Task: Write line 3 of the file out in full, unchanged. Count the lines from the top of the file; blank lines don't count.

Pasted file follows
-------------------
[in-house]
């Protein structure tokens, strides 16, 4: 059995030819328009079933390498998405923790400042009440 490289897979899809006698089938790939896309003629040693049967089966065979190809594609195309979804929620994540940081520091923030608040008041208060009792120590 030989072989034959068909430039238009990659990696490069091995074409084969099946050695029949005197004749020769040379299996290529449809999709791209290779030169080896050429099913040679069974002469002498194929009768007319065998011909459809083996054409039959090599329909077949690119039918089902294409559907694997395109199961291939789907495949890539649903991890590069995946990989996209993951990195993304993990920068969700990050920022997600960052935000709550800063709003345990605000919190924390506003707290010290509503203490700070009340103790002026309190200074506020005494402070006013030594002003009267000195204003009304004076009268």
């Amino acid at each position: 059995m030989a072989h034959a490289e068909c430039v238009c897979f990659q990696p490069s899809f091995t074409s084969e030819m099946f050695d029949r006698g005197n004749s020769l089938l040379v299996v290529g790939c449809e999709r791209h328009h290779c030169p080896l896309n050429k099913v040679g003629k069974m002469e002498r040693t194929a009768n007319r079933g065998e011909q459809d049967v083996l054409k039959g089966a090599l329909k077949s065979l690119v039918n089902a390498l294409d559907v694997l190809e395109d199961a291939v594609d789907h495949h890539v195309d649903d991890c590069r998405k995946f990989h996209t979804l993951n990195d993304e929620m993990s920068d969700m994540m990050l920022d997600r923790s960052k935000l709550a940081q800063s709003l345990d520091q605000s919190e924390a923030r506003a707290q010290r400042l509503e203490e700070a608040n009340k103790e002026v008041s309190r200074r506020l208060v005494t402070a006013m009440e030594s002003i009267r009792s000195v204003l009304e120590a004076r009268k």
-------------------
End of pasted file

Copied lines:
């Amino acid at each position: 059995m030989a072989h034959a490289e068909c430039v238009c897979f990659q990696p490069s899809f091995t074409s084969e030819m099946f050695d029949r006698g005197n004749s020769l089938l040379v299996v290529g790939c449809e999709r791209h328009h290779c030169p080896l896309n050429k099913v040679g003629k069974m002469e002498r040693t194929a009768n007319r079933g065998e011909q459809d049967v083996l054409k039959g089966a090599l329909k077949s065979l690119v039918n089902a390498l294409d559907v694997l190809e395109d199961a291939v594609d789907h495949h890539v195309d649903d991890c590069r998405k995946f990989h996209t979804l993951n990195d993304e929620m993990s920068d969700m994540m990050l920022d997600r923790s960052k935000l709550a940081q800063s709003l345990d520091q605000s919190e924390a923030r506003a707290q010290r400042l509503e203490e700070a608040n009340k103790e002026v008041s309190r200074r506020l208060v005494t402070a006013m009440e030594s002003i009267r009792s000195v204003l009304e120590a004076r009268k």